On another hand a person believes, as we say, implicitly everything that God has said, so far and as soon as he knows it. … To believe whatever God has revealed without knowing what those things are, is called implicit faith. To believe things that God has revealed, knowing what those things are, is called explicit faith.
    This is subject I would like to spend more time in studying after getting my doctorial.
    Thanks! Great work Rose Maria

    • Rose,
      Thanks. I agree with you about such things as the Trinity (though not specifically mentioned in text) there is quite of bit of evidence for a trinitarian belief. I also think that a church’s DNA is created by implicit theology, and we have to be aware. I agree about studying this a great deal more next year. Jason

  3. Phil Goldsberry says:

    Great job! It seems that you may not be totally embracing “implicit theology” or you have a concern of where it can lead. Do you see any common threads of “implicit theology” in the Spirit-led church?


    • Phil,
      Thanks. I think I embrace implicit theology from the standpoint that I think you have to be aware of it. It shapes more of the church than explicit theology in my view.
      From a charismatic church, I think we rely a great deal on implicit theology a great deal. We say a great deal without saying anything at times in Charismatic churches. Do you think the same?

  4. Claire Appiah says:

    Great insight on the impact Christian pastors and other Christian leaders have on the laity, Christians in general and the unchurched. This realization must keep you mighty humble knowing this great responsibility before God. I appreciate your analysis of the positive and negative aspects of implicit theology. Would it be safe to say that a pastor of your stature and theological and Spiritual orientation does not see a tension or dichotomy between the explicit and implicit in everyday ministry operations and experiences?

  5. Pablo Morales says:

    Understanding that our Christian experience is shaped in many ways by implicit theology, makes me look at my own Christian heritage with more humility. In a sense I have to realize that the Body of Christ across the ages is much bigger and diverse in its practices than what I have experienced in my life. Interestingly, as you pointed out, the way I have experienced legalism in the past is highly linked to a tight denominational identity. In your own experience as a pastor in a large denomination, do you make a distinction between Christianity and your denominational version of Christianity, or is communicated as one and the same? What is the attitude toward other denominations that you communicate from the pulpit? Just wondering.

  6. Aaron Cole says:


    Great blog, I really enjoyed how you connected the book to your personal journey as a leader and pastor. I agree that there is a sacred trust from pastor to the church and that there are many things that are implicitly passed on from pastor to the congregation. What things do you think you are implicitly passing on to the people you Shepard?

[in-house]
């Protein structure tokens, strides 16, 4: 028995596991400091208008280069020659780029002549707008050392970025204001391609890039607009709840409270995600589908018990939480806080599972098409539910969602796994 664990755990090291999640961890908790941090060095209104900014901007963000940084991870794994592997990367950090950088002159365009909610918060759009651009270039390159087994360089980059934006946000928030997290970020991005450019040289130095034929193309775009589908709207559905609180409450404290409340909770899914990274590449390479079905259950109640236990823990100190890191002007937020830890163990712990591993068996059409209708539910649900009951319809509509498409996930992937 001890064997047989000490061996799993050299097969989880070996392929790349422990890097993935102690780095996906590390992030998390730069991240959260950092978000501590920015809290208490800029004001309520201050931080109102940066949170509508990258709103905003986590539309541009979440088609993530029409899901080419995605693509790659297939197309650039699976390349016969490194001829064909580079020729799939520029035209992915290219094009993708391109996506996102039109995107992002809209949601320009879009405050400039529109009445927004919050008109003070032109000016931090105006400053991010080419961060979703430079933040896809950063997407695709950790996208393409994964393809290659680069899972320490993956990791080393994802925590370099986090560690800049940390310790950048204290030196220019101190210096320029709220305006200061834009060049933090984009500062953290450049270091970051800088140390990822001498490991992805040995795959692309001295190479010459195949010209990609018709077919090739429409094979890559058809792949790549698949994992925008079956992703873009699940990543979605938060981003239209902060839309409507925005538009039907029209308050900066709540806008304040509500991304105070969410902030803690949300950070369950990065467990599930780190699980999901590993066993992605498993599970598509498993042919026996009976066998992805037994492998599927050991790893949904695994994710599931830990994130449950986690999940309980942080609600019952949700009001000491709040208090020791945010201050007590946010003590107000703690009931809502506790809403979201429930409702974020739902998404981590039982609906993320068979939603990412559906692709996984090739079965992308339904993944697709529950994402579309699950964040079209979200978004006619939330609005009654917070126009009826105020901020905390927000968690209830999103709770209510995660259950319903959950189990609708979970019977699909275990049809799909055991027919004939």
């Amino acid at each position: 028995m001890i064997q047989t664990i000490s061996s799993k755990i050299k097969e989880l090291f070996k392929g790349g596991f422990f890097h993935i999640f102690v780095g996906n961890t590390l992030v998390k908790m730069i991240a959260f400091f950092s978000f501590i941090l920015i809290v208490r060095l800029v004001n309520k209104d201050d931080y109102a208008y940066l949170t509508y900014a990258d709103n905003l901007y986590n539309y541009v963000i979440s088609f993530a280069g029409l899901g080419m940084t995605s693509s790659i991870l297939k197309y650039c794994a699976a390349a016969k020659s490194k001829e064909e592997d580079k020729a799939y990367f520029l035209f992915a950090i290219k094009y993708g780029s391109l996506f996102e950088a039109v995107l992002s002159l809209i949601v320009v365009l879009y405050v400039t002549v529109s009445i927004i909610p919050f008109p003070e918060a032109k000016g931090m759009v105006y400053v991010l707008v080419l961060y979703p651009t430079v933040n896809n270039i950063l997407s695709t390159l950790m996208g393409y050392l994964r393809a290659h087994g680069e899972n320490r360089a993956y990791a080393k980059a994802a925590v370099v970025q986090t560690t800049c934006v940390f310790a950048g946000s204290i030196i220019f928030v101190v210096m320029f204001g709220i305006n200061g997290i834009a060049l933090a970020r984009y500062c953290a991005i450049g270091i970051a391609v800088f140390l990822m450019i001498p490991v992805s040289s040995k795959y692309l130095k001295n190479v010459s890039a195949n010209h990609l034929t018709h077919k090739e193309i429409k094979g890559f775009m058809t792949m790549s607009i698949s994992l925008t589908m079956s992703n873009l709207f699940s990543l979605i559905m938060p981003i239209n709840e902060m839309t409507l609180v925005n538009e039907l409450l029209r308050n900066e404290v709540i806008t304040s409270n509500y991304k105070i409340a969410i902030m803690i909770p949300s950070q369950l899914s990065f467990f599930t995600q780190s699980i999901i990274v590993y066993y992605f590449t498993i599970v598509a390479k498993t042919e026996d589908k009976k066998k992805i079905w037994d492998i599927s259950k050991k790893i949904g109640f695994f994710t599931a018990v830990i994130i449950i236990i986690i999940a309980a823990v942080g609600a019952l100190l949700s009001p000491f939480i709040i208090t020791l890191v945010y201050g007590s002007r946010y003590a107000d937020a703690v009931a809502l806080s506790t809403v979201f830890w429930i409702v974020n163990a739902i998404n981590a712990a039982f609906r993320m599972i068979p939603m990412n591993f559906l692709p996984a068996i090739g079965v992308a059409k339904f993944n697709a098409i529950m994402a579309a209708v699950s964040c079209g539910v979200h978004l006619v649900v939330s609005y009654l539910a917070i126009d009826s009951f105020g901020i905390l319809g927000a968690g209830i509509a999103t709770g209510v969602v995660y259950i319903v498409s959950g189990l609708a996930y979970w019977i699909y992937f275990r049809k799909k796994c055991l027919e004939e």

7. Jason,

    The really crazy thing about what is implicit and what is implied is translation. There are things that I know that I heard in church growing up that were implied that they were from the Bible but they were not. Clothing, hair, makeup are just a few that come to mind but these simple things have become theology in some churches. How to move beyond what was implied is sometimes the greatest struggle for new pastors trying to shape an old culture to look new. Thanks for you insight and your thoughts. How do I really appear or look to those I lead. Godly would be my first point but if it is simple attitude and attire I believe I might have missed the point.


  8. Garfield Harvey says:

    You stated that “it is a sacred trust” when leading people effectively because they will follow. I’ve often joked around that I attract the misfits in ministry but I’m sometimes unsure if that’s a positive for me or a poor reflection of the ministry. One of the things I’ve learned is that you can never go wrong leading from the Bible. I think we’ve created so many processes in the church that we create people that look like the processes and not Christ. Nothing is wrong with leading people who might eventually look like you but if we are remaining true to Scriptures, there should be a resemblance of Christ. I know my church’s vision inside out so while some people might mirror my leadership, it reflects the DNA of our ministry. We need to learn how to lead in harmony so we never have to focus on what people will become in the future. If we lead them right, we already know the outcome.